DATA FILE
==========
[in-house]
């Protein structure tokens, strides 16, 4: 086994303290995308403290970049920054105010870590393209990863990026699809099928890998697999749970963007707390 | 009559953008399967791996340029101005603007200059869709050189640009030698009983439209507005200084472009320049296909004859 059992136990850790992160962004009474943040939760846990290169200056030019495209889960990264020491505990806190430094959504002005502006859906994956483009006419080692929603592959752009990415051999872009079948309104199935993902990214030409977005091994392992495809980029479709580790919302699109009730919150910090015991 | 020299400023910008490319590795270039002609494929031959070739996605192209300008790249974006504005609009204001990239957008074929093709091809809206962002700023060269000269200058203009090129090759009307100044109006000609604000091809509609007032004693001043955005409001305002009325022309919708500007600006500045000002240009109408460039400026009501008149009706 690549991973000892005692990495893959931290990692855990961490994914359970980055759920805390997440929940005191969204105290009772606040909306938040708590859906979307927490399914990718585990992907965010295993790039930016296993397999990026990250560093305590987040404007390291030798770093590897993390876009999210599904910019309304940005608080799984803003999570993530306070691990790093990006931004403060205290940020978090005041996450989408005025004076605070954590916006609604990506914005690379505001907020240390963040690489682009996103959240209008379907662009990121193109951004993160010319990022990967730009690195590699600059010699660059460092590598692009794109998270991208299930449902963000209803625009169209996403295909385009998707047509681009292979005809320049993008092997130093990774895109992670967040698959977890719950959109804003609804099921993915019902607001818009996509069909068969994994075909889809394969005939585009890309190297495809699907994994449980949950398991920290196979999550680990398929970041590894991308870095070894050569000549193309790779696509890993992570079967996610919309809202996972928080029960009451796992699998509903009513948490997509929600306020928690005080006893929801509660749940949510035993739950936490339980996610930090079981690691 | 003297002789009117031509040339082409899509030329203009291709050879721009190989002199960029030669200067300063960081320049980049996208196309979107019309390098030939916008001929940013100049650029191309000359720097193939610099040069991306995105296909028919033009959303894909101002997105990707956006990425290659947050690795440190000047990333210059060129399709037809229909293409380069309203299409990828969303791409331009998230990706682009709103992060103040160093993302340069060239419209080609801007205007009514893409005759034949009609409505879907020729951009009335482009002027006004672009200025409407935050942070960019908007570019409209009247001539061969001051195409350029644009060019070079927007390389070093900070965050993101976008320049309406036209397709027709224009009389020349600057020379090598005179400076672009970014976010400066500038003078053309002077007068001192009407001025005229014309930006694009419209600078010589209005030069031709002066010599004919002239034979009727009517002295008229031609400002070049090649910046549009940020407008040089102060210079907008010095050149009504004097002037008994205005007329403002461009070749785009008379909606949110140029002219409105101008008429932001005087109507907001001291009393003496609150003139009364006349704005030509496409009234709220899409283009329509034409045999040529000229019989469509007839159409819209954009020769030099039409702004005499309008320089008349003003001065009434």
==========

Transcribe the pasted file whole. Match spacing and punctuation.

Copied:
[in-house]
């Protein structure tokens, strides 16, 4: 086994303290995308403290970049920054105010870590393209990863990026699809099928890998697999749970963007707390 | 009559953008399967791996340029101005603007200059869709050189640009030698009983439209507005200084472009320049296909004859 059992136990850790992160962004009474943040939760846990290169200056030019495209889960990264020491505990806190430094959504002005502006859906994956483009006419080692929603592959752009990415051999872009079948309104199935993902990214030409977005091994392992495809980029479709580790919302699109009730919150910090015991 | 020299400023910008490319590795270039002609494929031959070739996605192209300008790249974006504005609009204001990239957008074929093709091809809206962002700023060269000269200058203009090129090759009307100044109006000609604000091809509609007032004693001043955005409001305002009325022309919708500007600006500045000002240009109408460039400026009501008149009706 690549991973000892005692990495893959931290990692855990961490994914359970980055759920805390997440929940005191969204105290009772606040909306938040708590859906979307927490399914990718585990992907965010295993790039930016296993397999990026990250560093305590987040404007390291030798770093590897993390876009999210599904910019309304940005608080799984803003999570993530306070691990790093990006931004403060205290940020978090005041996450989408005025004076605070954590916006609604990506914005690379505001907020240390963040690489682009996103959240209008379907662009990121193109951004993160010319990022990967730009690195590699600059010699660059460092590598692009794109998270991208299930449902963000209803625009169209996403295909385009998707047509681009292979005809320049993008092997130093990774895109992670967040698959977890719950959109804003609804099921993915019902607001818009996509069909068969994994075909889809394969005939585009890309190297495809699907994994449980949950398991920290196979999550680990398929970041590894991308870095070894050569000549193309790779696509890993992570079967996610919309809202996972928080029960009451796992699998509903009513948490997509929600306020928690005080006893929801509660749940949510035993739950936490339980996610930090079981690691 | 003297002789009117031509040339082409899509030329203009291709050879721009190989002199960029030669200067300063960081320049980049996208196309979107019309390098030939916008001929940013100049650029191309000359720097193939610099040069991306995105296909028919033009959303894909101002997105990707956006990425290659947050690795440190000047990333210059060129399709037809229909293409380069309203299409990828969303791409331009998230990706682009709103992060103040160093993302340069060239419209080609801007205007009514893409005759034949009609409505879907020729951009009335482009002027006004672009200025409407935050942070960019908007570019409209009247001539061969001051195409350029644009060019070079927007390389070093900070965050993101976008320049309406036209397709027709224009009389020349600057020379090598005179400076672009970014976010400066500038003078053309002077007068001192009407001025005229014309930006694009419209600078010589209005030069031709002066010599004919002239034979009727009517002295008229031609400002070049090649910046549009940020407008040089102060210079907008010095050149009504004097002037008994205005007329403002461009070749785009008379909606949110140029002219409105101008008429932001005087109507907001001291009393003496609150003139009364006349704005030509496409009234709220899409283009329509034409045999040529000229019989469509007839159409819209954009020769030099039409702004005499309008320089008349003003001065009434």